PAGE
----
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HD Cameras vs DSLR cameras


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#1 AndreaAltgayer

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Posted 18 December 2017 - 04:49 AM

Hi everyone,

 

What is the difference between HD cameras and DSLR cameras?

 

Regards,

 

Andrea


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#2 Phil Rhodes

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Posted 18 December 2017 - 05:40 AM

Where did that question come from?

 

DSLRs are a type of stills camera. Some modern DSLRs can shoot video at HD or even 4K resolutions, so some DSLRs are HD (or 4K) cameras.

 

One minor point: the term DSLR refers to a "single-lens reflex" camera, which is the common arrangement where the viewfinder image is bounced off an angled mirror in front of the sensor (or film) which mechanically flips out of the way when an image is taken. Some modern stills cameras don't actually work like that, instead running the sensor continuously in video mode and relaying that image to an electronic display in the viewfinder. The Panasonic GH series and Sony A7 series work like this. These are not strictly DSLRs (Sony calls the A7s an "interchangeable-lens camera") but for most purposes work the same way. 

 

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#3 Macks Fiiod

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Posted 18 December 2017 - 10:52 AM

Yeah was about to say that every DSLR I've encountered technically is an "HD camera"

 

Did you mean to ask the difference between a DSLR and a digital cinema camera?


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#4 Giacomo Girolamo

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Posted 18 December 2017 - 11:41 AM

Is about the system. The DSLR have a mirror that bounce whatever the lens take to a viewfinder. When you have a mirrorless camera, you are looking a tiny screen which created through the sensor an image.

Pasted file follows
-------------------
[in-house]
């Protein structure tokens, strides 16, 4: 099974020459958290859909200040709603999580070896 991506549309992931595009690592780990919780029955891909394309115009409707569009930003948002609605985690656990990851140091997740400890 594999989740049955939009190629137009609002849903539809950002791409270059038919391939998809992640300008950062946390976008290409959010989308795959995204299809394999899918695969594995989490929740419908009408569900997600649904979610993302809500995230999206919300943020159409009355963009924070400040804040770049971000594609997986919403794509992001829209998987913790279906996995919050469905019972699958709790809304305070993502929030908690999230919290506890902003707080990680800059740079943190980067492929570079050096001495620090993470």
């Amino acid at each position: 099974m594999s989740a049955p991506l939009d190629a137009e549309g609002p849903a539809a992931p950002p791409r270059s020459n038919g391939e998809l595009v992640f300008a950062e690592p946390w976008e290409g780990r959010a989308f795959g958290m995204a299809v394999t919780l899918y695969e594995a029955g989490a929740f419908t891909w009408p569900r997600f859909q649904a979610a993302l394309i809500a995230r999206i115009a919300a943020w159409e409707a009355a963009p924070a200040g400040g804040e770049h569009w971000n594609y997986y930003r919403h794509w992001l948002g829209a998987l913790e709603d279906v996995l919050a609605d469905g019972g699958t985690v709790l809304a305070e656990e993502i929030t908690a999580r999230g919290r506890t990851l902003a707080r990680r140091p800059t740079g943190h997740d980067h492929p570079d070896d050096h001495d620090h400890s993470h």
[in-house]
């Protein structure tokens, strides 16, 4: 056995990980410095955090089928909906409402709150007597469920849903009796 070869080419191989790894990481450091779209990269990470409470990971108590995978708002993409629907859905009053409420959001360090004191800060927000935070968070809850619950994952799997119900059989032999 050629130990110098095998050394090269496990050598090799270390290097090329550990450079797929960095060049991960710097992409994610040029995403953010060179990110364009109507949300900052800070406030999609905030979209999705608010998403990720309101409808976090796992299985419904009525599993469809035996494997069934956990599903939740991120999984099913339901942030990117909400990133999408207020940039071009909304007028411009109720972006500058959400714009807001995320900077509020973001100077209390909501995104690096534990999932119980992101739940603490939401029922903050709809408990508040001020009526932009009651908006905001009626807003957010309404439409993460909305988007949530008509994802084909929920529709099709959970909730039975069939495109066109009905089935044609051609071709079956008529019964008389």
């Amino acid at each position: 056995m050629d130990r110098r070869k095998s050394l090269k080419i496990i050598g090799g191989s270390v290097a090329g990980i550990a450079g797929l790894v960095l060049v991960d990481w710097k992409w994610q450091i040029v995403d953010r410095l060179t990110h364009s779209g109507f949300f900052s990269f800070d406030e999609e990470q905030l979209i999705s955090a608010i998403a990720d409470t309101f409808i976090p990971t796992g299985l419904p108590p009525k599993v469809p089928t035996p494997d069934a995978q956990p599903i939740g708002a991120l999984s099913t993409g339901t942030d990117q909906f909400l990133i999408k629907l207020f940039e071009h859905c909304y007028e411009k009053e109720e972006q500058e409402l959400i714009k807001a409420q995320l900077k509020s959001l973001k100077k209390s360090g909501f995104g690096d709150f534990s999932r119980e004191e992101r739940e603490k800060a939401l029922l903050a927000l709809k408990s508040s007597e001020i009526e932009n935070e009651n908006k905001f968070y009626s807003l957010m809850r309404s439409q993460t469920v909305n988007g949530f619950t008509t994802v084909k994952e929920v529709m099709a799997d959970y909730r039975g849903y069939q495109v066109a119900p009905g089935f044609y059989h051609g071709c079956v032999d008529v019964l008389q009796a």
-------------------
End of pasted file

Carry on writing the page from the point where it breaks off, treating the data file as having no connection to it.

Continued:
Some says that the mirror system is great because you are looking the reality an not a screen, affected by light and battery, etc. Others say that mirrorless are better because you always look the real deep of field (you can do it this in DSLR with a buttom).

 

And, the most important difference is that the mirror system need to occupy certain space, so the mirrorless cameras tend to be smaller and lighters. I do prefer DLSR if you are trying to learn about photography and cameras, though.


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#5 Tom Visser

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Posted 18 December 2017 - 02:38 PM

I think when taken in context when cameras first were making the transition to HD the cameras that came before were SD, and this push primarily came in the televised markets like news and sports, So when I hear SD / HD cam, I think of 1/3, 1/2, but mostly 2/3 Panasonic, Sony, and JVC... XDCAM, HDCAM, you know, like AJ-900s, F800/850/900/900R, and other large shoulder cams shooting mostly tape and disc media. When HDSLRs came on the scene in force (5D mkii) all those cameras were already HD so no big distinction was ever made in them being HD from a marketing standpoint. In fact marketing was totally unprepared for what happened with the 5D, it was an unexpected accidental success.
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#6 Landon D. Parks

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Posted 19 December 2017 - 01:57 AM

DSLR is a term that means 'digital single lens reflex', and is a type of camera. If you have seen a digital Cannon stills camera, you have seen a DSLR. A great many newer cameras are not DSLRs at all, like the Panasonic's, etc - they are mirrorless. HD is a resolution, and has nothing to do with the camera. Your DSLR can be HD or SD or even 4K, and your HD camera might not be a DSLR at all. Basically, DSLR is a form factor, HD is a resolution. The two are not interchangeable or related. 

 

I'm not sure how to expand on that. Perhaps you meant something different, like what is the difference between what we think of as a DSLR for video and traditional HD video camera? I don't want to go into a lot of detail without first knowing the intent of the question. 


Edited by Landon D. Parks, 19 December 2017 - 02:00 AM.

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